Networking the Battlespace
The next-generation battlespace requires interoperable solutions that link shooters, sensors and data from all domains — air, land, maritime, space and cyberspace — into one network.
Joint All-Domain Operations (JADO) is the Department of Defense’s name for its concept of modern, technology-driven warfare. JADO is built on connections. At its foundation are resilient networks and systems that collect critical data across multiple domains and then analyze that data to give commanders the information they need to predict, disrupt and overwhelm threats quickly and with new levels of precision.
“With JADO capabilities, warfighters on the edge of battle can receive timely and accurate information in seconds — not hours,” said Doug Graham, vice president of Advanced Programs at Lockheed Martin. “Lockheed Martin is driving the move to the next-generation battlespace by building JADO-enabling systems that are ready for operational use today and by designing new solutions that will plug and play into the JADO kill web in the future.”
Building the foundation with common architecture and practices
We're using Modular Open Systems Architectures, or MOSA, to allow different domains and legacy systems that were not originally designed to work together to connect. Agile DevSecOps allows the development of common reference architectures to support a suite of common mission services, connectivity and interfaces that are compliant with existing government requirements.
“Artificial intelligence, machine learning, autonomy and data analytics are changing the speed of warfare — and our nations’ adversaries are increasingly using these tools in attempt to gain advantages,” said Graham. “We are keeping pace by building AI, autonomy technology, and data visualization solutions that will keep people in control while enabling them to focus on higher-level tasks and make fast, effective decisions.”
Enabling small satellites with mesh networking
We're also making progress toward creating the type of the resilient communications grid that JADO-enabled systems will require. The Pony Express small satellite helped demonstrate the utility of mesh networking — linking satellites to other satellites or terrestrial systems like planes, ships and vehicles.
The Space Transport Layer Tranche 0 for the Space Development Agency (SDA) is another mesh network. We're building 10 of the first 20 small satellites that will use optical cross-links to communicate with each other, link to other commercial and government constellations, and introduces Link-16 network communications with terrestrial systems — like F-22 fighter aircraft and PAC-3 missile defense systems — to provide increased situational awareness for tactical land and maritime warfighters.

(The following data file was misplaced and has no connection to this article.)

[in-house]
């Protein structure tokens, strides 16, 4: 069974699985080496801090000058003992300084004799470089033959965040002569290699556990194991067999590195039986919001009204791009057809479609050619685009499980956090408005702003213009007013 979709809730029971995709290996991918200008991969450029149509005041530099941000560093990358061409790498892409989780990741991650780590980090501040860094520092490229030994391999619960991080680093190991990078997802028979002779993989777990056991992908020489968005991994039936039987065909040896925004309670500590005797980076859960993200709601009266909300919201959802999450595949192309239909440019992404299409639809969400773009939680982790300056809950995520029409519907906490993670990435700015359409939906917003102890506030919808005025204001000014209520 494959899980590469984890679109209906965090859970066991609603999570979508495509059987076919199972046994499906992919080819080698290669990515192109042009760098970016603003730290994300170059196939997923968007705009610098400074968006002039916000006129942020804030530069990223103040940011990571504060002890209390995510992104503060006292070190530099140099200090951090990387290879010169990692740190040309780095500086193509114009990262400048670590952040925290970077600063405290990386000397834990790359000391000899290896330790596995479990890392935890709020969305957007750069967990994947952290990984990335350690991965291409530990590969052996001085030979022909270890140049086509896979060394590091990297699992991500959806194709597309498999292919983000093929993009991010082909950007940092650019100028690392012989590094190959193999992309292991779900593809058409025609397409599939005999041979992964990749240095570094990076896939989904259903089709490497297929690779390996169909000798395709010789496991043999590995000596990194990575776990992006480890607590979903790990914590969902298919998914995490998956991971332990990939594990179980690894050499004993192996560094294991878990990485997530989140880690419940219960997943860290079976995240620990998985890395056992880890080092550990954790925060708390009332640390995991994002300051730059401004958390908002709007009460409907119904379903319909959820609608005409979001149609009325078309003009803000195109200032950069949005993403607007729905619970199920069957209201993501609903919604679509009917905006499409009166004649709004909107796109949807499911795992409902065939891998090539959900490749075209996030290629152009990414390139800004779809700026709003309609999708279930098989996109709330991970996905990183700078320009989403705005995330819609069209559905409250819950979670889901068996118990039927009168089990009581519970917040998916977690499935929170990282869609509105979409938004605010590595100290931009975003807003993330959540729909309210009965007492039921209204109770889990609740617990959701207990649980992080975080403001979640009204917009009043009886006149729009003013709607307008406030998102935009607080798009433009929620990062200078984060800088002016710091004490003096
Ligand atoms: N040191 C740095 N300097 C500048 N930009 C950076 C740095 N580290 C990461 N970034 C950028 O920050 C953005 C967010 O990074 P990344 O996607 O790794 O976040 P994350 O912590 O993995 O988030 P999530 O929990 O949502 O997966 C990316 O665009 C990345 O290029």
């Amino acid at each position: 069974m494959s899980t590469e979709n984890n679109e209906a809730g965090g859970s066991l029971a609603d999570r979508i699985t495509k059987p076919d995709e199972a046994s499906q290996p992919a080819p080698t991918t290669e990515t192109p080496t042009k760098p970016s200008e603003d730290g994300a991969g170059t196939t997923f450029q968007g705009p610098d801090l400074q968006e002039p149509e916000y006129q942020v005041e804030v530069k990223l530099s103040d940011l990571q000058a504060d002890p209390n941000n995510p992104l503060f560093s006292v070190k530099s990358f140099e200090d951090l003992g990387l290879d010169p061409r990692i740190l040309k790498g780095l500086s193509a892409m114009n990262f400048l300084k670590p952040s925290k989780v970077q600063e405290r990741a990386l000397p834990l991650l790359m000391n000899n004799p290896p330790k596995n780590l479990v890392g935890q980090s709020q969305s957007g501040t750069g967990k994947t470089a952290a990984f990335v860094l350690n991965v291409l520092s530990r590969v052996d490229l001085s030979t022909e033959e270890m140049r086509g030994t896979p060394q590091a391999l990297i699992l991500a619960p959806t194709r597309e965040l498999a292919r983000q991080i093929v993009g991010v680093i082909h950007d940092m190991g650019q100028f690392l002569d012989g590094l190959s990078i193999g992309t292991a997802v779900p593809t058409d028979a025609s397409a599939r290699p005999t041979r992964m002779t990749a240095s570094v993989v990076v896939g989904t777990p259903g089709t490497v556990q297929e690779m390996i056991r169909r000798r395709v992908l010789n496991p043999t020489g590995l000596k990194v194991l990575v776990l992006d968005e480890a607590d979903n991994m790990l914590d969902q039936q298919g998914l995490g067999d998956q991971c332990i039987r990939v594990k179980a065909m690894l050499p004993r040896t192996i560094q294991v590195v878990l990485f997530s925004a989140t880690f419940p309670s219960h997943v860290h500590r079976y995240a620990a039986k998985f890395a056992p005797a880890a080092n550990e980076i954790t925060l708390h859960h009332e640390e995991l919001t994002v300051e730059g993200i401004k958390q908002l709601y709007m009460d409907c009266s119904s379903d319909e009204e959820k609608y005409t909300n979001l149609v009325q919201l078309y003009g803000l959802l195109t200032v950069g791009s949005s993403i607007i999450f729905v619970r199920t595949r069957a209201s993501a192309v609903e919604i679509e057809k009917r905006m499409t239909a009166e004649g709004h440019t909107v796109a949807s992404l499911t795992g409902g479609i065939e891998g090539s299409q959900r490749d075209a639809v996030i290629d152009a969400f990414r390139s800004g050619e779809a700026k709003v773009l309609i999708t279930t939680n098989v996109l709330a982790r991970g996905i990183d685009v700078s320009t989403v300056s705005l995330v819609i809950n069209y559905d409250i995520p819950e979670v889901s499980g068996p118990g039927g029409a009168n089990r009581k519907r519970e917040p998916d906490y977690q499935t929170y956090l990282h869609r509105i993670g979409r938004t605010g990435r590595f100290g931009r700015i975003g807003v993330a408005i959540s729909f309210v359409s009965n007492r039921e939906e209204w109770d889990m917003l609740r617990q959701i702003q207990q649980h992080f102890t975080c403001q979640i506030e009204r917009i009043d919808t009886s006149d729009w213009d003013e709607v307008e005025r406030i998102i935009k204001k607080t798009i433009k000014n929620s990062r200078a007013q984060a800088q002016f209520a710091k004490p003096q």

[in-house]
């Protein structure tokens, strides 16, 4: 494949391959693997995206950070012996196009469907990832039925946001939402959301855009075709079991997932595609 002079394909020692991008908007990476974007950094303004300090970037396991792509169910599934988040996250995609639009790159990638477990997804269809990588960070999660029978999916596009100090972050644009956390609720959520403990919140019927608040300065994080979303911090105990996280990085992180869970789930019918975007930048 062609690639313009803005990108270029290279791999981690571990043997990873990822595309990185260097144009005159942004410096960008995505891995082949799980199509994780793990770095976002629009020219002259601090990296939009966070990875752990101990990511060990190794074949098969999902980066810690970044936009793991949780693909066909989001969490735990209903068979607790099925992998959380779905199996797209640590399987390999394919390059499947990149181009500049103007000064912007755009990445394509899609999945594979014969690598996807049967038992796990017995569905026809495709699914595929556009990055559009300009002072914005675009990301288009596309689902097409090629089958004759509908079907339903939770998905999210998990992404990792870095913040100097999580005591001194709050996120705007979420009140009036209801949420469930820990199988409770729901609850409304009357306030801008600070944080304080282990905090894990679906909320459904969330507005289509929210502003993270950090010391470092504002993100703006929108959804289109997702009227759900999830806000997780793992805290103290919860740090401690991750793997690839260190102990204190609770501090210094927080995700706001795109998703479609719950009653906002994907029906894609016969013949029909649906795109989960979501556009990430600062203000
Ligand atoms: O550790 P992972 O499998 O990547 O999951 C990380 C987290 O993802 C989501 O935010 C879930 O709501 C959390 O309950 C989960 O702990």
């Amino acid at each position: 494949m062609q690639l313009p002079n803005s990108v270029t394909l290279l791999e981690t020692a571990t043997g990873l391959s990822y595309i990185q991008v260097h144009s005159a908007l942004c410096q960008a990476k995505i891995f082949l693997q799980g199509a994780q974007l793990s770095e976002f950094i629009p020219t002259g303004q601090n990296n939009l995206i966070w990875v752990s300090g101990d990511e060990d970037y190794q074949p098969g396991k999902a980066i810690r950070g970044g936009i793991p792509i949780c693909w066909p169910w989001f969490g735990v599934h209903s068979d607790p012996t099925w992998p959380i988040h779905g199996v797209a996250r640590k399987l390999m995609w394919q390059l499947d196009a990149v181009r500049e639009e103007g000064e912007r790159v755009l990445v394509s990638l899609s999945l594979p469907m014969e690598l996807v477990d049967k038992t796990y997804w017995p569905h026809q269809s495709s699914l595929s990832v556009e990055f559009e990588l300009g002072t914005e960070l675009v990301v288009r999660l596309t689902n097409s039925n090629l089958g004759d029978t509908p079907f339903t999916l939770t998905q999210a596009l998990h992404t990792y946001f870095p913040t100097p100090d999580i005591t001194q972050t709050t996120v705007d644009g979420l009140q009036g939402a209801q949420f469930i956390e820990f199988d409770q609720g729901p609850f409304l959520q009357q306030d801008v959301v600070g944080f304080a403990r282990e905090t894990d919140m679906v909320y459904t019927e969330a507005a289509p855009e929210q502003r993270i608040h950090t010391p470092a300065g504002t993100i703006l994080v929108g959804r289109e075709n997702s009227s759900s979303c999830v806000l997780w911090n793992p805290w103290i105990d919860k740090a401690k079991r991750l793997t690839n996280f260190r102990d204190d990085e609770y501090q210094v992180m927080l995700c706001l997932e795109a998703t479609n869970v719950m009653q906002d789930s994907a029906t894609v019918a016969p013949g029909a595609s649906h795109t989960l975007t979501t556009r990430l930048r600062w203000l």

Adding 24/7/365 defense to JADO with NGI
At Lockheed Martin, we're also developing and demonstrating JADO-enabling systems ready for operational use today — putting the best capabilities into our warfighter’s hands with the reliability, speed and dedication that we're known for. Those same advantages built into today’s tools are advancing the defense systems that will be key components of JADO tomorrow, including the Missile Defense Agency’s Next Generation Interceptor (NGI).
NGI’s mission is to protect the homeland against missile threats from rogue nations with a modern, never-fail weapon system as an evolution of the currently deployed Ground-Based Midcourse Defense (GMD) system.
We're designing an interceptor that will embrace the interoperability needed in the 21st-century battlespace with features such as multiple kill vehicle technology, digital engineering, DevSecOps and modular architectures. It will also be designed from the ground up as an all-up-round to address all elements of environmental survivability from day one, using the knowledge we've gained from decades of spacecraft that can withstand the harsh environment of space.
NGI is designed to “plug and play” with the Space Force’s network of missile warning satellites and sensors, realizing the goal of JADO is to provide 24/7/365 defense against missile threats. A MOSA will provide the interconnectivity needed to work with other elements of the kill web as well as ease of updating depending on mission needs.
“We understand the next generation of warfare demands agility, and Lockheed Martin has demonstrated we are using the tools to rapidly innovate future systems like NGI,” said Sarah Reeves, vice president of Missile Defense Programs at Lockheed Martin. “Our commitment to the MDA for NGI is to deliver a robust, enduring, evolving and upgradable weapon system to defend the homeland by 2028.”